<< Yesterday

Today in Baseball History
November 18th

35 Fact(s) Found
1886 The Pittsburgh Alleghenys leave the American Association to join the National League. After a few name changes, including the Innocents, the team will become known as the Pirates in 1891.
1914 The Cubs hire future Hall of Famer Roger Bresnahan to manage the team. The former Cardinal skipper will stay for just a year as Chicago finishes the season in fourth place with a 73-80 record.
1947 In the second of two deals between the clubs on consecutive days, St. Louis obtains Sam Dente, Clem Dreisewerd, Bill Sommers, and $65,000 from the Red Sox in exchange for Ellis Kinder and Billy Hitchcock. When the dust settles on the two-day, 13-player transaction, Boston ends up with two top-of-the-rotation hurlers, Kinder and Jack Kramer, and an All-Star offensive shortstop to hit behind Ted Williams, Vern Stephens, and the cash-deprived Browns, in addition to its four new players, receive a total of $375,000.
1949 Dodger second baseman Jackie Robinson (.342, 16, 124) becomes the first black player to win the MVP Award. Stan Musial, Ralph Kiner, and teammate Pee Wee Reese are the runners-ups in the BBWAA balloting.
1951 PCL's Los Angeles Angels infielder and future star of TV's The Rifleman, Chuck Connors, citing he wants to stay in California, becomes the first player to refuse to participate in the major league draft. The former Cub first baseman's desire not to leave the Pacific Coast League allows the minor leagues to ask for more money for big league talent.
1954 The A's hire Lou Boudreau to replace skipper Eddie Joost, who is given his unconditional release as a player-manager. During his three-year tenure in Kansas City, the future Hall of Famer will pilot the second-division club to a 151-260 record.
1959 Harry Craft is replaced by Bob Elliott as the A's manager. During his three-year stint in Kansas City, 'Wildfire' will compile a 162-196 (.453) record, finishing in seventh place each season in eight-team circuit.
1966 After finishing the Cy Young season with a 27-9 record and a league-leading 1.73 ERA, 30 year-old Sandy Koufax shocks the baseball world by announcing his retirement. The southpaw, who has thrown four no-hitters and set the single-season strikeout record last year with 382, cites his arthritic arm and the fear of permanent damage as the reason for placing himself on the voluntarily retired list.

1966 The Mets name Wes Westrum as the team's second manager in the franchise's brief history, replacing the legendary Casey Stengel who compiled a 175-404 (.302) record during his 3+ years with the expansion team. The new skipper had taken over the club's reins after the 'Old Perfessor' had fractured his hip in July.
1980 Royals' third baseman George Brett (.390, 24, 118), after batting nearly .400 all season, easily wins the American League's MVP Award. Reggie Jackson, Goose Gossage, and Willie Wilson also received first-place votes.
1981 Dick Williams replaces Frank Howard as manager of the last-place Padres. The future Hall of Fame skipper, who has won three pennants and two World Series in the last 14 years as a major league pilot, will lead San Diego to a National League pennant in 1984.
1981 Mike Schmidt (.316, 31, 91) becomes the third player in National League history to win consecutive Most Valuable Player Awards. The Phillies slugging third baseman joins Ernie Banks (Cubs, 1958-59) and Joe Morgan (Reds, 1975-76) in winning the honor in back-to-back seasons.
1984 Dwight Gooden becomes the second consecutive Met player to be named the National League's Rookie of Year. The 19 year-old right-hander, who compiled a 17-9 record along with a 1.53 ERA and a league-leading 268 strikeouts, joins his teammate and close friend Darryl Strawberry to be honored the coveted freshman award.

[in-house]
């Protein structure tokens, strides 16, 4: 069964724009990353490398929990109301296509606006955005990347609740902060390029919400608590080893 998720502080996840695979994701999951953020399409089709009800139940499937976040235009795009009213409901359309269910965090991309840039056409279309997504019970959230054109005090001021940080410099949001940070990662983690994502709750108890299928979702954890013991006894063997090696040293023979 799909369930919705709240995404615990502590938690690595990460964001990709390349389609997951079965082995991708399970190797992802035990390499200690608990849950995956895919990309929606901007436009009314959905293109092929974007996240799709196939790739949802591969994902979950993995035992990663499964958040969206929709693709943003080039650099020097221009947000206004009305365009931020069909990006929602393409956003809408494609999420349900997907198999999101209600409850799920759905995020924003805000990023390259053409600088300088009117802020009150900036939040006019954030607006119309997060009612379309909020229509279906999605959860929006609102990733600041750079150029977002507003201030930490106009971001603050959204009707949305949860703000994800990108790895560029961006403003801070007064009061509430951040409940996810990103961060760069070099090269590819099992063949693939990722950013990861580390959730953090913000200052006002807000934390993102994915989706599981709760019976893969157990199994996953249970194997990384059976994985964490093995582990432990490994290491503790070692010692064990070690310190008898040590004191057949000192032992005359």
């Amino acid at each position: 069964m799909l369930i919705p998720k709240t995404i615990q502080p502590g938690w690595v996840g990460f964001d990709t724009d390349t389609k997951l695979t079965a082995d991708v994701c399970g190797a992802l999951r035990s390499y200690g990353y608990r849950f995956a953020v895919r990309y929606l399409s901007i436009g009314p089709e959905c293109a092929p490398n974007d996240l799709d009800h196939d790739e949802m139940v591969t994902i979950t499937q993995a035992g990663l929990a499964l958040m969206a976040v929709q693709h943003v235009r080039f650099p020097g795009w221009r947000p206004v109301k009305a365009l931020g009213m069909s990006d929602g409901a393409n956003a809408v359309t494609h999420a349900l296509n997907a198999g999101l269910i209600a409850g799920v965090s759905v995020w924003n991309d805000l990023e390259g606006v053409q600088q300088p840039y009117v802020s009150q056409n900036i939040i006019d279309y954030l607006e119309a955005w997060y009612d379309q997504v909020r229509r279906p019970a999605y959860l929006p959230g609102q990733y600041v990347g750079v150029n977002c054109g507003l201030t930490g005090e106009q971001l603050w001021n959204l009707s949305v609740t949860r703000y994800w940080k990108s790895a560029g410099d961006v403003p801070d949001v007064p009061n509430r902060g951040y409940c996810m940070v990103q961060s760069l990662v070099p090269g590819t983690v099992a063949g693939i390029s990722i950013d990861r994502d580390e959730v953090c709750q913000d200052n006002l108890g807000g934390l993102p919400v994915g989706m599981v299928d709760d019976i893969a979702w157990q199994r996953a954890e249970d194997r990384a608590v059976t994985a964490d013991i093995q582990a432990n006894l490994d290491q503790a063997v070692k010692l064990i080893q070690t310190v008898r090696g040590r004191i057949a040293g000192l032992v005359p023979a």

1985 Pitching phenoms 20 year-old Dwight Gooden (Mets - NL) and 21 year-old Bret Saberhagen (Royals - AL) win the Cy Young Award. The right-handers become the youngest players in their respective leagues to win the coveted freshman pitching honor.
1986 Roger Clemens is selected as the American League's MVP, becoming the first pitcher to accomplish the feat since Vida Blue won the honor in 1971. The Red Sox right-hander, who also won this season's AL Cy Young Award, received 19 of the 28 first-place votes, with Yankee first baseman Don Mattingly and teammate Jim Rice listed on the top of the remaining nine ballots.
1987 Andre Dawson (.287, 49, 137) becomes the first major leaguer to win the MVP award playing for a last-place club. The Cubs outfielder easily outdistances runners-up shortstop Ozzie Smith and first baseman Jack Clark, both members of the Cardinals.
1987 George Bell (.308. 47, 134) is selected as the American League's Most Valuable Player, making the San Pedro de Macoris native the first Dominican to win the prestigious award. The Blue Jays' All-Star left fielder narrowly beat out Tigers shortstop Alan Trammell, who received 12 of the 28 first-place votes cast by the writers.
1991 President George H. W. Bush presents Red Sox legend Ted Williams, along with former First Lady Betty Ford and former House Speaker Thomas ''Tip'' O'Neill, the Presidential Medal of Freedom. Yankee Clipper Joe DiMaggio (1977) and Dodger great Jackie Robinson (1984, posthumously) also honored with the highest civilian award in the United States.
1997 In the expansion draft, the Devil Rays select southpaw Tony Saunders from the Marlins as their first player. Tampa Bay also drafts right fielder Bobby Abreu, but quickly trades the future star to the Phillies for shortstop Kevin Stocker, who will struggle with the new franchise.
1998 In a close race, Juan Gonzalez wins the American League's Most Valuable Player award when he barely outpoints Mariners shortstop Alex Rodriguez, 290-287. The Rangers outfielder, also selected as the AL's MVP in 1996, becomes the first Latin American native to win the prestigious prize multiple times.